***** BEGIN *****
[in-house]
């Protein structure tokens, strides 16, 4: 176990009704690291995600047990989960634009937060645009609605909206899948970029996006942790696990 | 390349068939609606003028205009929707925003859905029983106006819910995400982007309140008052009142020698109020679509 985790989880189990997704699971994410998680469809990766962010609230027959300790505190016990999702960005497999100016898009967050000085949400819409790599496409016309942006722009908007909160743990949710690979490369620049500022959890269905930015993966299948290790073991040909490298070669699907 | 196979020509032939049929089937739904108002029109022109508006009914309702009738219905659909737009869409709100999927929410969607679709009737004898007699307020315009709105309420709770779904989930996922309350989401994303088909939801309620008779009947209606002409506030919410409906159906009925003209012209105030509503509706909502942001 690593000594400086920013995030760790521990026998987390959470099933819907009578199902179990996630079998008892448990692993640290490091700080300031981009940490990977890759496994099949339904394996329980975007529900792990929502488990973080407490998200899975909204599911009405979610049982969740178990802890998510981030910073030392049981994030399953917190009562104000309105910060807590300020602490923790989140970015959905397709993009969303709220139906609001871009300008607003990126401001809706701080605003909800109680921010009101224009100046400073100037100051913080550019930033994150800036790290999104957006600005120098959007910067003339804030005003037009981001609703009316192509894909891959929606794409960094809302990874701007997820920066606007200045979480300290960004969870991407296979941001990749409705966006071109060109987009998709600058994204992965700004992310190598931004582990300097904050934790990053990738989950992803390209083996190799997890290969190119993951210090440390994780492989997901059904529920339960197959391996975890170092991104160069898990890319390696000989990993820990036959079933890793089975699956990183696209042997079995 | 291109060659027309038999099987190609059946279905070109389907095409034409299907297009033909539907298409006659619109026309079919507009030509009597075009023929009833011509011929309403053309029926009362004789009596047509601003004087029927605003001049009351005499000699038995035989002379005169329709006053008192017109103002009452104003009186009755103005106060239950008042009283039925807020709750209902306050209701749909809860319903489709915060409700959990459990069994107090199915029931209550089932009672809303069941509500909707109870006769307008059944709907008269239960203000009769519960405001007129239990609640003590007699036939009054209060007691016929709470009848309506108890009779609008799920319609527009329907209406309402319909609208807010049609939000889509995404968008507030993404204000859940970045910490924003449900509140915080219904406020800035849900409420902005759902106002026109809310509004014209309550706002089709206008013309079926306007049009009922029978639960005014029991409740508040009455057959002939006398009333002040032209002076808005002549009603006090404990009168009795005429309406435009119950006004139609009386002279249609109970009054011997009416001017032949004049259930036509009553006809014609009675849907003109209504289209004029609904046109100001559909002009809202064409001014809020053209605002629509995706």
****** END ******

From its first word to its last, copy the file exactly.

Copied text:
[in-house]
């Protein structure tokens, strides 16, 4: 176990009704690291995600047990989960634009937060645009609605909206899948970029996006942790696990 | 390349068939609606003028205009929707925003859905029983106006819910995400982007309140008052009142020698109020679509 985790989880189990997704699971994410998680469809990766962010609230027959300790505190016990999702960005497999100016898009967050000085949400819409790599496409016309942006722009908007909160743990949710690979490369620049500022959890269905930015993966299948290790073991040909490298070669699907 | 196979020509032939049929089937739904108002029109022109508006009914309702009738219905659909737009869409709100999927929410969607679709009737004898007699307020315009709105309420709770779904989930996922309350989401994303088909939801309620008779009947209606002409506030919410409906159906009925003209012209105030509503509706909502942001 690593000594400086920013995030760790521990026998987390959470099933819907009578199902179990996630079998008892448990692993640290490091700080300031981009940490990977890759496994099949339904394996329980975007529900792990929502488990973080407490998200899975909204599911009405979610049982969740178990802890998510981030910073030392049981994030399953917190009562104000309105910060807590300020602490923790989140970015959905397709993009969303709220139906609001871009300008607003990126401001809706701080605003909800109680921010009101224009100046400073100037100051913080550019930033994150800036790290999104957006600005120098959007910067003339804030005003037009981001609703009316192509894909891959929606794409960094809302990874701007997820920066606007200045979480300290960004969870991407296979941001990749409705966006071109060109987009998709600058994204992965700004992310190598931004582990300097904050934790990053990738989950992803390209083996190799997890290969190119993951210090440390994780492989997901059904529920339960197959391996975890170092991104160069898990890319390696000989990993820990036959079933890793089975699956990183696209042997079995 | 291109060659027309038999099987190609059946279905070109389907095409034409299907297009033909539907298409006659619109026309079919507009030509009597075009023929009833011509011929309403053309029926009362004789009596047509601003004087029927605003001049009351005499000699038995035989002379005169329709006053008192017109103002009452104003009186009755103005106060239950008042009283039925807020709750209902306050209701749909809860319903489709915060409700959990459990069994107090199915029931209550089932009672809303069941509500909707109870006769307008059944709907008269239960203000009769519960405001007129239990609640003590007699036939009054209060007691016929709470009848309506108890009779609008799920319609527009329907209406309402319909609208807010049609939000889509995404968008507030993404204000859940970045910490924003449900509140915080219904406020800035849900409420902005759902106002026109809310509004014209309550706002089709206008013309079926306007049009009922029978639960005014029991409740508040009455057959002939006398009333002040032209002076808005002549009603006090404990009168009795005429309406435009119950006004139609009386002279249609109970009054011997009416001017032949004049259930036509009553006809014609009675849907003109209504289209004029609904046109100001559909002009809202064409001014809020053209605002629509995706």